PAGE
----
Is 4 a lucky number?

We have been successfully using the blog, wiki and podcast tools developed by Learning Objects for many years at Durham. Currently we are still using version 3 of the Campus Pack tools, fully integrated into duo (our Blackboard Learn server). A new version (Campus Pack 4), hosted by Learning Objects (but which still integrates with duo)  has been released. More information about it can be found on the Learning Objects website. Members of the LTT will be working with members of the blog and wiki special interest groups in Durham to evaluate this upgrade and plan an implementation timetable.  Of particular interest is their reference to forthcoming support for mobile devices.

If you are a blog, podcast or wiki user (or would like to be) then check out the link and let us know what you think!


TurnitinUK and GradeMark

I recently attended a presentation by TurnitinUK to hear what new functions are in the pipeline. This autumn there will be a grammar and spell checker for instructors and the identification of ‘Translation plagiarism’ is planned for early 2012.

Cath Ellis from Huddersfield University gave a presentation about her implementation of GradeMark.  She outlined the advantages to staff and students, the formation of an institutional policy and work flow and showed some of the uses of the diagnostic tools in GradeMark to identify poor performance and areas of difficulty.

View her presentation in Prezi below.


Sharing Notes

This morning staff from the LTT attended a webinar about the latest offering from McGraw-Hill – GradeGuru. This is something they see as an “academic social network”. Students can sign-up (either individually, or via an integration with their host institution) and share notes, sketches, their own learning aids. Sharing can be restricted to just their friends, with other students on their course, extended to any student in their institution, or globally. The content is rated by other students, providing informal peer feedback. This also earns them a series of reward points, and one of a series of status badges, ranging from humble “member” to “guru”, depending on their use of the site. We explored potential concerns about copyright issues, plagiarism and access for all students – e.g. those using screen-readers. Currently most of the content is delivered through a flash interface, so it will not be accessible to iPad users, something they are working to remedy.

There are also a range of learning tools (a citation manager a bit like the excellent zotero) and an iPad app for managing your studies – described to us as a “Calorie-Counter App for Study”! Whilst Durham has not signed up for this (at least not yet – and there is a significant charge for this) it is interesting to note that it has already been used by over 100 students, who have posted over 700 notes. Members of the LTT would be very interested to hear from anyone who has used the service – do email us via the IT Service Desk.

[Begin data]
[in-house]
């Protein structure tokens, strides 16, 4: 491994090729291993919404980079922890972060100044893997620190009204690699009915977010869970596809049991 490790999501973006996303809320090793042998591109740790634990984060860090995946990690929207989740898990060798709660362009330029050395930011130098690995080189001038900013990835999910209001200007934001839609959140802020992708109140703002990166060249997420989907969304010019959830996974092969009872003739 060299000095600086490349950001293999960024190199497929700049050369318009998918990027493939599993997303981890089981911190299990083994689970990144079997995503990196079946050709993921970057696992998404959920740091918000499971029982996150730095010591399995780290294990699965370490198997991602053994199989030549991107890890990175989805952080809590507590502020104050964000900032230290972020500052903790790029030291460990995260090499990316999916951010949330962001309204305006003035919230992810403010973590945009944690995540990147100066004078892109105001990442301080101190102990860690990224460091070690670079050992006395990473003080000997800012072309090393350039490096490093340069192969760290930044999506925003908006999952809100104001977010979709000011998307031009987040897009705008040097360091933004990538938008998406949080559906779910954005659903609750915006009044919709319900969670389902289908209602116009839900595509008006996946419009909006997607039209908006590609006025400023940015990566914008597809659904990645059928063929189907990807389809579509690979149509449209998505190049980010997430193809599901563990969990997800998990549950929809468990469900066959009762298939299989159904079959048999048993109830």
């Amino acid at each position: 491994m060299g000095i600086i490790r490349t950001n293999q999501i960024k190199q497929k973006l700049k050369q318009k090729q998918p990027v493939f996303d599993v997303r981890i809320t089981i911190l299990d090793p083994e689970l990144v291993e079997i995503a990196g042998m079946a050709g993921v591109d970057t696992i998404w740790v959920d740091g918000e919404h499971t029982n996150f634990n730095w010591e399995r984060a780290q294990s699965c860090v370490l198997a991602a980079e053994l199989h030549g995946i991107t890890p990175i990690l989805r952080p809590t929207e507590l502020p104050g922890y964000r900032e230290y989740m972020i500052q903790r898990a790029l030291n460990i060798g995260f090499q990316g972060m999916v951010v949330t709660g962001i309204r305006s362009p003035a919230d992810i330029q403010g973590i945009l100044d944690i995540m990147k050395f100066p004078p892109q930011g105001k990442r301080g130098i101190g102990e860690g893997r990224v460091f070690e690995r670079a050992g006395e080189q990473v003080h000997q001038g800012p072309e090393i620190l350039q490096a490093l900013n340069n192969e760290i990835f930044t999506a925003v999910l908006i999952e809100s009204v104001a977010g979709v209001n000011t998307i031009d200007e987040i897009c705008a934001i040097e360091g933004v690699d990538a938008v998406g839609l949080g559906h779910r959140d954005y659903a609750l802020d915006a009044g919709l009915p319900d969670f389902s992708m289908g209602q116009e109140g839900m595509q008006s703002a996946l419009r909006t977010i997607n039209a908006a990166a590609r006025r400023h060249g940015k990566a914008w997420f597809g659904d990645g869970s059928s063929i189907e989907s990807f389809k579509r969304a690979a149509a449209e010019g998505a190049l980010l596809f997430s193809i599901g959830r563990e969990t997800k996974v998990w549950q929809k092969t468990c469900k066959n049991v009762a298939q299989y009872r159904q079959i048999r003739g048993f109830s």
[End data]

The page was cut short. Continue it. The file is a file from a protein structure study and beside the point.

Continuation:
More information can be found on the grade guru website ( or by watching this video:


Errors for Offsite Users

Sadly yesterday afternoon (Tuesday the 15th) and again this afternoon (Wednesday the 16th) users from outside the Durham University network will have noticed that duo pages were taking longer and longer to load, to the point at which it just becomes unusable and your browser probably times out (gives up waiting). The actual duo services remain running and anyone within the network can still access duo without any problem.

This seems to be because of a generic network problem across the University causing packets to be lost (i.e. data is not always getting from one end of a connection to the other). This is hitting duo hard because the pages take quite a lot of data to create (determining what content you should see, which tabs, the information on your list of courses, etc.) – that is the “cost” of a tailored personal portal. Some of the data is only requested after the main page has loaded, using ajax (a series of calls for data that update parts of the page on your browser, using javascript). If data is being lost between your browser and the server, then these calls are made again, again and again. :-( You may also notice delays downloading files from external sites.

To be honest we have not yet been able to track down the precise cause, and colleagues in the ITS are looking at firewall rules, network load and everything else that they think could be causing this problem.  We know this is a bad time for access trouble (is there ever a good time?) with a lot of students trying to submit work using duo. We are sorry about this and strongly advise you to come into Durham or Queen’s Campus and submit the work from within the University network, or contact your Department for advice.

We will post again when we have more news.


Social networking as a university teaching tool

Each month members of the LTT meet to discuss a journal article in a session imaginatively titled “Journal Club”. We’ve decided to start sharing the articles we are looking at in case anyone finds it useful. Today’s paper is:

Martini A & Cinque M. (2011) “Social networking as a university teaching tool: what are the benefits of using Ning?” Journal of e-Learning and Knowledge Society 7(1) pp 67-77

The paper is a case study where students use Ning and Moodle to construct learning networks.


The Colour of Spring

To show our support for Durham students raising funds for Marie Curie Cancer Care this week, we are joining their “Turn Durham Yellow” campaign and have (with the support of the Communications Office) changed the branding for students once they have logged into duo. Staff relax, you are spared this onslaught of Daffodil Yellow!